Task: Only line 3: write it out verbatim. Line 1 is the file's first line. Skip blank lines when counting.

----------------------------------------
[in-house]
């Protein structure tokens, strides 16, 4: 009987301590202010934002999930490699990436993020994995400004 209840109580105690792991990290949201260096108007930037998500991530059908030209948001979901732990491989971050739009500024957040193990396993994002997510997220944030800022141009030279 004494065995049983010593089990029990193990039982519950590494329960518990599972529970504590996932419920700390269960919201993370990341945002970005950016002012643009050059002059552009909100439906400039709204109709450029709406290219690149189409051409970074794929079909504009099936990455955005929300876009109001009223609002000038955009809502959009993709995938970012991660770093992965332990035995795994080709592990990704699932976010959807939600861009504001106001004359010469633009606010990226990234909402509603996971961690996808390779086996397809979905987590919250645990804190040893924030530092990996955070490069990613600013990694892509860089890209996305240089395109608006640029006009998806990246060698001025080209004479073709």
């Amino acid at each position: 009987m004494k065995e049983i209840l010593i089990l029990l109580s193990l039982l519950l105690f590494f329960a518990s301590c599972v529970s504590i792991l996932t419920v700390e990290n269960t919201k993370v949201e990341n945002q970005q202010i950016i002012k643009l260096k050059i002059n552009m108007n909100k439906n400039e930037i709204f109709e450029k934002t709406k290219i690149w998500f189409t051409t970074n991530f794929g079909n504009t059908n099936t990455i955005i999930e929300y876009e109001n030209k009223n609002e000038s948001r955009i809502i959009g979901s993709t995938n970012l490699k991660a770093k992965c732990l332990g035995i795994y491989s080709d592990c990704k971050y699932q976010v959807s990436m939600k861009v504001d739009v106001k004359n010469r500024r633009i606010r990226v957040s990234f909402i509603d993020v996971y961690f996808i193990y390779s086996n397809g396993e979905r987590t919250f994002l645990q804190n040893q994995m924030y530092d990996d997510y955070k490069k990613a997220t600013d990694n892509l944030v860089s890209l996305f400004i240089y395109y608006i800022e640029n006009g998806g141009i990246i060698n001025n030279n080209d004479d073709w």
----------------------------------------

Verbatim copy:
């Amino acid at each position: 009987m004494k065995e049983i209840l010593i089990l029990l109580s193990l039982l519950l105690f590494f329960a518990s301590c599972v529970s504590i792991l996932t419920v700390e990290n269960t919201k993370v949201e990341n945002q970005q202010i950016i002012k643009l260096k050059i002059n552009m108007n909100k439906n400039e930037i709204f109709e450029k934002t709406k290219i690149w998500f189409t051409t970074n991530f794929g079909n504009t059908n099936t990455i955005i999930e929300y876009e109001n030209k009223n609002e000038s948001r955009i809502i959009g979901s993709t995938n970012l490699k991660a770093k992965c732990l332990g035995i795994y491989s080709d592990c990704k971050y699932q976010v959807s990436m939600k861009v504001d739009v106001k004359n010469r500024r633009i606010r990226v957040s990234f909402i509603d993020v996971y961690f996808i193990y390779s086996n397809g396993e979905r987590t919250f994002l645990q804190n040893q994995m924030y530092d990996d997510y955070k490069k990613a997220t600013d990694n892509l944030v860089s890209l996305f400004i240089y395109y608006i800022e640029n006009g998806g141009i990246i060698n001025n030279n080209d004479d073709w």